At the 2011 Clinton Global Initiative University (CGI U), President Bill Clinton announced that MTV and the College Board, with support from the Bill & Melinda Gates Foundation, will develop a first of its kind social media tool to help students find money for college.
The social media tool is based on the difficulty of paying for a higher education. It is a key reason many college students fail to graduate. Past studies have shown that upwards of two million college students don’t apply for any of the nearly $70 billion in financial aid the government distributes each year, and that almost two-thirds of students find the process of applying for financial aid difficult.
The concept for the interactive application was imagined by recent University of Nevada, Las Vegas graduate Devin Valencia, who President Clinton announced as the winner of the “Get Schooled” College Affordability Challenge.
“College affordability is an urgent issue that demands innovation and a fundamental rethinking of the ways students access higher education,” said President Bill Clinton. “A college degree is not just critical, it is essential to America’s economic future, and it’s important that we continue to find ways to harness the power of technology to close the educational opportunity gap.”
The app, which will launch later this year, will leverage information from a user’s Facebook profile to automatically present a tailored list of relevant financial aid opportunities. I am marveled at this tool because it will enable users to tap into their Facebook friends and get help navigating what can be a difficult financial aid maze. Additionally, the app will provide step-by-step tutorials on important processes like filling out the FAFSA form and deciding how much debt to take on.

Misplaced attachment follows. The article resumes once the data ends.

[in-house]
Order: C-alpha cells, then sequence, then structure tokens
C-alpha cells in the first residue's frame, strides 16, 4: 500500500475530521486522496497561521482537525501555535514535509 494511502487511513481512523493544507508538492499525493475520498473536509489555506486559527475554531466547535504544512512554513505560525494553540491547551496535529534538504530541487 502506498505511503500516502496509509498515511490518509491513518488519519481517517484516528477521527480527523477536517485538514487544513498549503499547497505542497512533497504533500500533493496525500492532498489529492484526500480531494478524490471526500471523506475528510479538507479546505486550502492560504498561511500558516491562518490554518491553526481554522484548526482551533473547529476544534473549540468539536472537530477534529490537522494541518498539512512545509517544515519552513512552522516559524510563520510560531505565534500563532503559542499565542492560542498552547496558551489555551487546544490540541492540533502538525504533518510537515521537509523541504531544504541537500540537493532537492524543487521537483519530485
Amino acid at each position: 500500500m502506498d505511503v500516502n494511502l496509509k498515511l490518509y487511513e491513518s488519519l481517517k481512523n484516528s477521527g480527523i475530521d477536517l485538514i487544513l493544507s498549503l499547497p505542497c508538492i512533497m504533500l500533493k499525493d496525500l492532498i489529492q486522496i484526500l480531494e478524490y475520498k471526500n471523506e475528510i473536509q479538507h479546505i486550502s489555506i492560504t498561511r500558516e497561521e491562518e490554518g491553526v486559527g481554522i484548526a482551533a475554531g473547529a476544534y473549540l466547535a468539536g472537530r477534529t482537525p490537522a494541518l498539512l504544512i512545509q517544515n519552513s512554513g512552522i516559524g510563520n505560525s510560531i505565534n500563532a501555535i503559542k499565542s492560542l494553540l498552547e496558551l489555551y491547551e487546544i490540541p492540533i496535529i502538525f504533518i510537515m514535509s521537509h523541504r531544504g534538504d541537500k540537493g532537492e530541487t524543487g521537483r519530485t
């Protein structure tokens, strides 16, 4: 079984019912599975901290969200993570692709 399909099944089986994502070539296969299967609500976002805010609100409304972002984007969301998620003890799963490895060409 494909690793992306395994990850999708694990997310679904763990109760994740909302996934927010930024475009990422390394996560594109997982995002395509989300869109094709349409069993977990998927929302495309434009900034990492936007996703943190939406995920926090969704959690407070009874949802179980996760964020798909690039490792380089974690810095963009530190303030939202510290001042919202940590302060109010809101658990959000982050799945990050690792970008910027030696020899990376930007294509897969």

Devin Valencia said, “[I] hope that this Facebook app acts as a starting point, connecting students with grants, scholarships and loans to finance their education.”
Valencia’s app idea won him $10,000 and was processed through, the “Get Schooled” College Affordability Challenge. More than 200 concepts were submitted, and three finalists were unveiled at a briefing on Capitol Hill. The three finalists worked with Frog Design to iterate their ideas, and for about two weeks, thousands of college students nationwide voted for their favorite idea. Valencia’s idea was selected based on audience voting and a panel of college affordability experts. Valencia, whose idea will be brought to life by MTV, the College Board and the Bill & Melinda Gates Foundation with a development budget of up to $100,000.
“Devin’s concept represents a huge step forward by reaching kids in their own environment, Facebook, and on their own terms,” said Robert Fabricant, VP of Creative, frog design.
I am curious to see how this new social media tool will help solve the problem of paying for a higher education. If the app can cut the numbers down by just 25%, that alone makes the tool worth the effort to free future college students from the difficulty of applying for financial aid.